Caleb Ewan’s chase stage wins Giro d’Italia as Richie Porte rides grand tour for last time
The Giro d’Italia gets underway this weekend, with Caleb Ewan leading the Australian charge on the first grand tour of the season.
He is one of nine Australians who will start with the rest of the peloton in the 21-stage, 3,445.6km event which begins in Budapest on Friday.
The peloton will spend three days in Hungary, before decamping to Sicily for two days, then finally reaching the Italian mainland, the road winding north towards the Alps before culminating in an individual time trial in Verona on Sunday. May 29.
Lotto Soudal’s Ewan will be joined at the start line in Budapest by the INEOS Grenadiers veteran richie door in what will likely be his final grand tour appearance.
BORA-hansgrohe’s Jai Hindley, Miles Scottson of Groupama-FDJ, Chris Hamilton of Team DSM and the Team BikeExchange-Jayco quartet of Lucas Hamilton, Michael Hepburn, Damien Howson and callum scotson make up the rest of Australians.
Ewan ready to compete with Mark Cavendish for sprint wins
The Giro is known as an extraordinarily tough race and this 105th edition should be no different, with riders ready for more than 50,000 vertical meters.
However, amidst all the mountain passes, sprinters will have plenty of chances to make their mark over the three-week race.
Ewan is one of the fastest men on the starting list, so he can be considered a favorite to take at least a handful of stage wins and be able to claim the overall points jersey, the Maglia Ciclamino.
He has picked up five race wins so far this season and a second-place finish at Kurrne-Brussels-Kuurne, but illness sidelined the 27-year-old from his main early-season target Milan-San Remo.
His Lotto-Soudal team gave him a more than decent starting train with German workhorses Roger Kluge, Rüdiger Selig and Michael Schwarzmann, with veteran Thomas de Gendt also in the line-up.
Even with this stacked line-up, the jackpot may be beyond him – Ewan has never completed a Giro in four attempts and, with the Tour de France on the horizon, it remains to be seen whether he will risk it or not. not in the frankly absurd alpine stages planned for the third week.
Then there are its direct competitors.
Marc Cavendish was as good as he was on the scrap heap at this time last year, having suffered for years with injuries, illnesses and mental health issues.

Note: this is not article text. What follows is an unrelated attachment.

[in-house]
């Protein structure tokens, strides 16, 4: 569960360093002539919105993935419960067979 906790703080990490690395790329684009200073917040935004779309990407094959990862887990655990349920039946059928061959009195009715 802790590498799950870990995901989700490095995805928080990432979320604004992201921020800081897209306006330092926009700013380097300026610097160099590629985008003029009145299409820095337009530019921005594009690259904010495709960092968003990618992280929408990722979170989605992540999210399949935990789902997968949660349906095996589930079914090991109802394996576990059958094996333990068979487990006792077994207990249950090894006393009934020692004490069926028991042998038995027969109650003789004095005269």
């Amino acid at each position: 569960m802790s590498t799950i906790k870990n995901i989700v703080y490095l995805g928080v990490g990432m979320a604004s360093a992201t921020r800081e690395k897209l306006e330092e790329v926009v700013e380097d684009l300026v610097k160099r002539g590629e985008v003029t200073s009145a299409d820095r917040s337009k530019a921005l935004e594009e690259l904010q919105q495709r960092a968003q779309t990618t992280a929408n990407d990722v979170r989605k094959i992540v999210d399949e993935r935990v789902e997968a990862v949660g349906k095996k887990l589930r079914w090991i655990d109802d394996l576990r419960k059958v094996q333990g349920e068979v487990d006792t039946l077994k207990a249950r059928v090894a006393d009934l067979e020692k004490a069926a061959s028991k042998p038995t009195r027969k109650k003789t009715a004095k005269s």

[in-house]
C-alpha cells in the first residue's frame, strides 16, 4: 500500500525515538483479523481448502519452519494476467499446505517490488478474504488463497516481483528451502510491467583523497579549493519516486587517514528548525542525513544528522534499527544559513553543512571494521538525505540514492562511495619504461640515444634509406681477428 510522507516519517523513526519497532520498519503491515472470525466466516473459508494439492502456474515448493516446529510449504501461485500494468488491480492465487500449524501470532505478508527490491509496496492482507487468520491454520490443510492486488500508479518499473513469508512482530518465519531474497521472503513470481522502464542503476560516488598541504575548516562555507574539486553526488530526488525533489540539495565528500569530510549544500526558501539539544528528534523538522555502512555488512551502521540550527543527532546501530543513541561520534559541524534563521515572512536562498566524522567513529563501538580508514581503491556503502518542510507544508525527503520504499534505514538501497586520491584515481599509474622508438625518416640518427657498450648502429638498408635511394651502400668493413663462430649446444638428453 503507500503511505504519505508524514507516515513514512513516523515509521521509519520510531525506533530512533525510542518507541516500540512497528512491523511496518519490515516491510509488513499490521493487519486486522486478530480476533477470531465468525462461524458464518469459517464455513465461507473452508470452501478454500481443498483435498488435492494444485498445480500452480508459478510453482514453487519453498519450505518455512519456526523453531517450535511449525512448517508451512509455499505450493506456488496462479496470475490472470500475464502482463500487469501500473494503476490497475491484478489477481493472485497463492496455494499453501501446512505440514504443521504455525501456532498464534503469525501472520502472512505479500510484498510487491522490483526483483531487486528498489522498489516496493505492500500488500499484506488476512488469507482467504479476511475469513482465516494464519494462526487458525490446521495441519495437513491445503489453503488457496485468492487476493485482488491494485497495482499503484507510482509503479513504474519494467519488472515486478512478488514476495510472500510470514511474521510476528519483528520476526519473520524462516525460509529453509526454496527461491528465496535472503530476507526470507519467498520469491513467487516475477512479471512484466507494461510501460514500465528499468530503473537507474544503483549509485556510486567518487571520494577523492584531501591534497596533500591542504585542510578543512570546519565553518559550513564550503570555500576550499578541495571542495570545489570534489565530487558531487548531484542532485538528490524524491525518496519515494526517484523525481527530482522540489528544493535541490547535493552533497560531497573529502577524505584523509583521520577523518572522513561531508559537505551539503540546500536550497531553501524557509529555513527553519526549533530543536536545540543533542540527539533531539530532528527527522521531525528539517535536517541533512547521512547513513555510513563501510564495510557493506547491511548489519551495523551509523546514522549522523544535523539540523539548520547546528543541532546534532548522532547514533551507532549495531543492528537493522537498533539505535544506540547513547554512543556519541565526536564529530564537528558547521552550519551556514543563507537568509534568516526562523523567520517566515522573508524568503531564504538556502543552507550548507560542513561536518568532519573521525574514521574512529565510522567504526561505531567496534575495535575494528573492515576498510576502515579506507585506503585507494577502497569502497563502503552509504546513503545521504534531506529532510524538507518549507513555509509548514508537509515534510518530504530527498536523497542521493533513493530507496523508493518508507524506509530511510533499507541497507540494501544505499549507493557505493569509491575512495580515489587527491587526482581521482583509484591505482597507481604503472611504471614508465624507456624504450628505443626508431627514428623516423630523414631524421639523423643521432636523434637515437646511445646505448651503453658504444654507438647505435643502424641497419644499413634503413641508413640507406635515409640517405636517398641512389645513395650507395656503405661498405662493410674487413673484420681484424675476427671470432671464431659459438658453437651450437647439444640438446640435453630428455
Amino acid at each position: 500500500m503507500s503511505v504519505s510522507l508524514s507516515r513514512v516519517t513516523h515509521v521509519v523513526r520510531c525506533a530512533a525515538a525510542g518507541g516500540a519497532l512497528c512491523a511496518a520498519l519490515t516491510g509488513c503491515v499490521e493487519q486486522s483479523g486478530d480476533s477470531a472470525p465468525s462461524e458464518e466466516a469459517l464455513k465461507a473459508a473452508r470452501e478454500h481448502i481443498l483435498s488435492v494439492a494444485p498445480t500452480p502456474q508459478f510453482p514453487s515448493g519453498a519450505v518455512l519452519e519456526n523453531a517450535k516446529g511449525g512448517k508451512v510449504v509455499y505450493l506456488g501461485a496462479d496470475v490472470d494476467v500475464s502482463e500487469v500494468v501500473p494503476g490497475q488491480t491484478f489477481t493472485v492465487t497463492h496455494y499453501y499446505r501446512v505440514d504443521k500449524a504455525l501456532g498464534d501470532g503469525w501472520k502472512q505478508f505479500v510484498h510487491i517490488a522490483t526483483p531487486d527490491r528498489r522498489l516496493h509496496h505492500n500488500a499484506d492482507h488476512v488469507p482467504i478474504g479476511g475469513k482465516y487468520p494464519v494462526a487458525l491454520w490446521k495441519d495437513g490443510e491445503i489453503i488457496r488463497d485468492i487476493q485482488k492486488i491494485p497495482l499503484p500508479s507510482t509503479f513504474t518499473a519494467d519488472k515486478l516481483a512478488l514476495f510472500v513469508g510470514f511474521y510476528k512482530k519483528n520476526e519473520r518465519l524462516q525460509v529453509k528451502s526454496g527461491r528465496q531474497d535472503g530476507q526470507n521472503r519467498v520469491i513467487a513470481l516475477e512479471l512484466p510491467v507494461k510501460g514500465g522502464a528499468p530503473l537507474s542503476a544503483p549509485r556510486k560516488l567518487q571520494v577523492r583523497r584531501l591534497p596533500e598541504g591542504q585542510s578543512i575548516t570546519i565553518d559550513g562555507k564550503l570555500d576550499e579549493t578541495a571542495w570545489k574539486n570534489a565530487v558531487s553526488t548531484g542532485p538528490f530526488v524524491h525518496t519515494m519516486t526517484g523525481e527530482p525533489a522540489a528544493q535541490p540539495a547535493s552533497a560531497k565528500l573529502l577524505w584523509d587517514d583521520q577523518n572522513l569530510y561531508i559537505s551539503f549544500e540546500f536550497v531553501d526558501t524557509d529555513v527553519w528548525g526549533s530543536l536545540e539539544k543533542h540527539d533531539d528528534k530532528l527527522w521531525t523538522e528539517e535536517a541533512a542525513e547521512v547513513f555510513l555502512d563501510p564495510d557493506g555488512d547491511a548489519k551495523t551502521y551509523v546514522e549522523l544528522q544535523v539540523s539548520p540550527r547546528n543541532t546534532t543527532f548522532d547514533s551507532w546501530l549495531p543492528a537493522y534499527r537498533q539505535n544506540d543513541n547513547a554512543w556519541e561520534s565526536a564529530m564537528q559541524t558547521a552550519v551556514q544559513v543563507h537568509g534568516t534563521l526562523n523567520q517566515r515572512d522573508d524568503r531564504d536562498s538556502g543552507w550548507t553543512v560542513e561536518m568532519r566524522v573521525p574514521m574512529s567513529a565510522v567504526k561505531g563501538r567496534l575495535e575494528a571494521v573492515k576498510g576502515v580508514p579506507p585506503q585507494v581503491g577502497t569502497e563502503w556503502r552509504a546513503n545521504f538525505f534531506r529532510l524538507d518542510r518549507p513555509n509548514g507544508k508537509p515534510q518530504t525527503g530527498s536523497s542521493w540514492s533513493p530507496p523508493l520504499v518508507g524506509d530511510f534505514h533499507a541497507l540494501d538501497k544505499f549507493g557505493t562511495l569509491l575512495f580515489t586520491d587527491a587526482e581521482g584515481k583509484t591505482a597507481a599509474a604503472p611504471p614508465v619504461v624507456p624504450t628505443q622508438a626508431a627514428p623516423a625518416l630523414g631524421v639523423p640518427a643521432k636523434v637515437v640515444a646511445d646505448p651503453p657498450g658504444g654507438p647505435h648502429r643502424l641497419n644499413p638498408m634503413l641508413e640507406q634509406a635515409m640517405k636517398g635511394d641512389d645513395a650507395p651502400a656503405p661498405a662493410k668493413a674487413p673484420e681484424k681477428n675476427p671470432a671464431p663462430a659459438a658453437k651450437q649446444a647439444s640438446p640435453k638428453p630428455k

However, the Manx rider made history in last year’s Tour de France, winning four stages to tie with Eddy Merckx the all-time mark of 34, establishing himself as a modern sprinting legend in which was one of the sport’s greatest comebacks.
He will now race the Giro for the first time in nine years with the support of a Quick-Step Alpha Vinyl team featuring star leader Michael Mørkøv.
The 36-year-old has 15 career Giro stage wins and won the points classification in 2013.
Other runners to watch from a sprint perspective include Arnaud Demare (Groupema-FDJ) which will have Miles Scottson working for him, multi-talented Dutch star Mathieu van der Poel (Alpecin-Fenix), local hope Giacomo Nizolo (Isreal-Premier Tech) and Eritrean sensation Biniam Girmay (Intermarché-Wanty-Gobert).
Sprint steps to watch
The sprinters are unlikely to show up before the third stage of this year’s race, the 201km trip from Kaposvár to Balatonfüred on Sunday May 8.
The race then moves to Sardinia, where the 174km slog of stage five from Catania to Messina on Wednesday May 11 offers a tantalizing possibility for sprint teams, should they clear the category two climb on the Portella Mandrazzi, 100 km from the finish.
The race moves to the Italian mainland on Thursday May 12, where sprinters will lick their lips again for the relatively flat 192km sixth stage between Palmi and Scalea.
The frankly gruesome seventh stage, with 4,510 meters of elevation gain over 196km through the southern Apennines, will weed out the weak, but Saturday’s lumpy 153km eighth stage around Naples might be of interest to sprinters.
Stage 10 on May 17 from Pescara to Jesi is another flat route, although it does get slightly hilly towards the end, which cannot be said for the following flat days from Santarcangelo di Romagna to Reggio Emilia.
After four difficult days in the Alps, stage 18 will also offer a chance for the fast men, although it is not known how many will have survived the mountains within the time limit.
Richie Porte probably signs his grand tour career in Italy
This year will be Porte’s final in the professional peloton with the 37-year-old set to hang up his shorts at the end of the year.
The Giro will be his 17th grand tour, the same race where he cut his teeth in three weeks of stage races since 2010.
He wore the leader’s pink jersey for a time in that race before eventually finishing seventh, which he called “some of the best memories of my career” in an interview with the INEOS-Grenadier website.
Gate will roll for the Ecuadorian Richard Carapazwho won the Giro in 2019 and finished third in the Tour de France last year.
While Porte is unlikely to challenge for the overall lead, his compatriot Jai Hindley will be one of the three runners favored by BORA-Hansgrohe.
The 25-year-old will look to improve on his second place overall in 2020, when the Western Australian came from the clouds to stun the pro field, dropping an agonizing 39 seconds from what would have been a stunning win.
He will have competition within his own team for leadership duties with Wilco Kelderman the official leader and Emanuel Buchmann waiting in the wings, with performances on the road to decide who the team will support.
The other four Australians, Hamilton, Hepburn, Howson and callum scotson will work hard for the British driver Simon Yates.
How to watch the Giro d’Italia?
The 2022 Giro d’Italia will be available on SBS, with full stage coverage on SBS On Demand nightly, with mainline coverage starting later.
The Giro starts on Friday May 6 and ends on Sunday May 29.